On Saturday morning,
I headed to the post office to pay my taxes.
A car pulled out of the Shell gas station right in front of me.
My reaction was automatic. I was able to brake soon enough.
The other car drove away like nothing had happened.
I just sat there….my mind trying to comprehend the near collision.
My heart was racing.
In the moment I was afraid to move…thinking another driver with poor judgment
or who was unaware of their surroundings, or who was careless and impatient,
waited at the next driveway.
I sat there and asked myself: what just happened? What could have happened? Why did it happen?
I tried to pull the pieces together after the fact: rewind and play the event back in my head;
the emotions, the thoughts, the options available to me at that moment.
What am I going to choose to do now?
As the disciples and followers of Jesus encounter him risen from the dead
they were faced with an unexpected and unexplainable experience.
The Risen Christ appears and makes himself known to them.
Their minds and hearts try to put the pieces together: what is happening here?
They saw Jesus hanging dead on the cross. They saw his body put in the tomb.
He was dead. But now, somehow, he is alive.
Today, and through this week, as we hear their stories recounted,
we have to make an assessment ourselves:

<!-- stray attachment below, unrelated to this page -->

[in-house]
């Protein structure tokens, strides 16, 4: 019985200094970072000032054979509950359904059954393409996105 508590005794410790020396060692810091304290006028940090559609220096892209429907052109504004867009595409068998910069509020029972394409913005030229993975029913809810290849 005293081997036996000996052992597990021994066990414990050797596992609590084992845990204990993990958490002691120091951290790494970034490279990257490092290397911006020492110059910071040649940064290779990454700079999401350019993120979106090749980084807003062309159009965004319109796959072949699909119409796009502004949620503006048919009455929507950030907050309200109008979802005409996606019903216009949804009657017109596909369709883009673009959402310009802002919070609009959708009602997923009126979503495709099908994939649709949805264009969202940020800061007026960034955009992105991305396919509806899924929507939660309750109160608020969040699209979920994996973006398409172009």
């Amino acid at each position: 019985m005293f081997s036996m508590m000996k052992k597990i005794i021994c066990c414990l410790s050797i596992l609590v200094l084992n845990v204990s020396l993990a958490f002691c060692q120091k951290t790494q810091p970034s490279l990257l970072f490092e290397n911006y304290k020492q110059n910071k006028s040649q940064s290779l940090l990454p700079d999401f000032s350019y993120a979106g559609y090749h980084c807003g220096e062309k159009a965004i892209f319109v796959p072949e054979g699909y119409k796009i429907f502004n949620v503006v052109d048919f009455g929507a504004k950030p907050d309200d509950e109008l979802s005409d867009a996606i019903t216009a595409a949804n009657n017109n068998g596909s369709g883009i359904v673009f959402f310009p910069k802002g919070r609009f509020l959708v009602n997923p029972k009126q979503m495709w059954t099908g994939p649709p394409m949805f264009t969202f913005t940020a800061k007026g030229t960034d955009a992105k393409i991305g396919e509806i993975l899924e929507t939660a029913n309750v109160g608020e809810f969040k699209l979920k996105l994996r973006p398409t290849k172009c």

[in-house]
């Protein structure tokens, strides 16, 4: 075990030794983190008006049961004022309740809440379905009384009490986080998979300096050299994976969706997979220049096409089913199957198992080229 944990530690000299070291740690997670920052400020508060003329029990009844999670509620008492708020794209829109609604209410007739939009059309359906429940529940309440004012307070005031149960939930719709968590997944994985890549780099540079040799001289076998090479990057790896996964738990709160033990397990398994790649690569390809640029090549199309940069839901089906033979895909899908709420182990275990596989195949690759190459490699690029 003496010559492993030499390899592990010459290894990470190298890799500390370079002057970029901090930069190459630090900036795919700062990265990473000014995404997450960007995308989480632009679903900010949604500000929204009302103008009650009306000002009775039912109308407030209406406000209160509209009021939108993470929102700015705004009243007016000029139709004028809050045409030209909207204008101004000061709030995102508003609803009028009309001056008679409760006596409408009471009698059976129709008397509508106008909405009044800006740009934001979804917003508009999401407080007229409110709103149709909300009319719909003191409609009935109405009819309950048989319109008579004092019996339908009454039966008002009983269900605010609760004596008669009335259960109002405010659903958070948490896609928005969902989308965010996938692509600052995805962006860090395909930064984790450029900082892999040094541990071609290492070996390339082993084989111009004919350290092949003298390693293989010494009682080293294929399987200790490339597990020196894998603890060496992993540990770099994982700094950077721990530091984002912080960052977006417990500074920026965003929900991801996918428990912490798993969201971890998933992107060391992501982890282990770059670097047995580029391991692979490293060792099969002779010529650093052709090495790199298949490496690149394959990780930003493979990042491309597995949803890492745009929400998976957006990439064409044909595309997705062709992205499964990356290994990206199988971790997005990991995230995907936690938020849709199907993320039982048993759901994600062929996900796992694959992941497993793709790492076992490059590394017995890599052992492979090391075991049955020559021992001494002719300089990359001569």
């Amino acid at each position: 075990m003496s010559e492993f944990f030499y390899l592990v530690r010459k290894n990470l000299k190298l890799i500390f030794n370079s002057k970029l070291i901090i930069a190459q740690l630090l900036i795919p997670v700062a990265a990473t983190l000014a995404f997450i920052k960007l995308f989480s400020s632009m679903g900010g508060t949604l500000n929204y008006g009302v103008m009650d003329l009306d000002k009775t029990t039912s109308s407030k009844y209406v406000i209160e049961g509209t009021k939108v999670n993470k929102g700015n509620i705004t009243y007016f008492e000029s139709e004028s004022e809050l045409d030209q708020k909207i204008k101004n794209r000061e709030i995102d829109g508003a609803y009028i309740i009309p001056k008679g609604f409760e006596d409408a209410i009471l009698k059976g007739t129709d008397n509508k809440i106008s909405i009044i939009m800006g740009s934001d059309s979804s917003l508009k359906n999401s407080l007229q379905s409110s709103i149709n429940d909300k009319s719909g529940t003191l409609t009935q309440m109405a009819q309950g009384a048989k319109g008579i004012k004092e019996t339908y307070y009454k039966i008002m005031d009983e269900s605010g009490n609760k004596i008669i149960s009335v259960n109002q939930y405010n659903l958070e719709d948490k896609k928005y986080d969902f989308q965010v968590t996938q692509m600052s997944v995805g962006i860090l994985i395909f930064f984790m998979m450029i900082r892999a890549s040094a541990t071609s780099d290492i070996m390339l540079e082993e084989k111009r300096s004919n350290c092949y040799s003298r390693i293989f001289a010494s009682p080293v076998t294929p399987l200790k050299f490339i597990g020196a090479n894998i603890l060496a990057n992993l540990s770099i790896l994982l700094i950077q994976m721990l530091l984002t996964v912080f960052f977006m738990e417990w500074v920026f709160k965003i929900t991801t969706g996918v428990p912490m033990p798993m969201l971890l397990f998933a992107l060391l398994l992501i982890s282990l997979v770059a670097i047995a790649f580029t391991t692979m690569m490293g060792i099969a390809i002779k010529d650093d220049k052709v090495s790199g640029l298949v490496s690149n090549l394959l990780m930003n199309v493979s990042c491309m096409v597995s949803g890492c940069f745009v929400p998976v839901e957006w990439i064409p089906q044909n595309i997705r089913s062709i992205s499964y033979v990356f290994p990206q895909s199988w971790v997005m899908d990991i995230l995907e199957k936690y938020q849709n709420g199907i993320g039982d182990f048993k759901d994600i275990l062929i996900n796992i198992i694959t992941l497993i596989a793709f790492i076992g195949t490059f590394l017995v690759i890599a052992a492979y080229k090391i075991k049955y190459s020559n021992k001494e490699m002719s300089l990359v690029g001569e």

Are the first disciples seeing things? Are the making the story up?
Are they conspiring in some way in order to deceive and/or retaliate against the Jews leaders?
To this day our faith as a Church, a community of believers,
is based upon how they interpreted what they saw and heard.
Our faith is an apostolic faith. It’s based upon what we have been told by the apostles.
Every year during this time we have to reconsider our position on the matter.
And if and when we join with the first disciples and say “I believe!”
…..what does this mean? What do I believe? Why?
And if “I believe” what does this mean for the living of my life?
What does this mean for how I see and understand the world?
The resurrection of Jesus from the dead is a shared experience:
how do I live together with other believers?
If “I believe” the Risen Lord lives….where does he live?
How does this event effect my desire to know the truth?
How does it play into my capacity for love?
What does it mean for human freedom?
In light of my belief, my faith in the Risen Lord, what is my purpose, my mission, my task?
On Ash Wednesday we left this church with the imprint of an ash cross on our foreheads.
A sign, a symbol of faith and belief.
As we leave church with Easter joy, what mark, what visible sign do we carry with us
to symbolize to the world “I believe”?
Our prayer today: “O Lord, on this day we sing Your praise and exalt in Your glory as we celebrate Your awe-inspiring activity in this world. Through the resurrection of Jesus Christ, Your Son, You reveal to us Your power over death…. Your victory over the Ancient Foe. As we stand before and surrender to this mystery, help us to understand more fully the gift you have given to humanity. Amen!”
Monday in the Octave of Easter
On Saturday morning,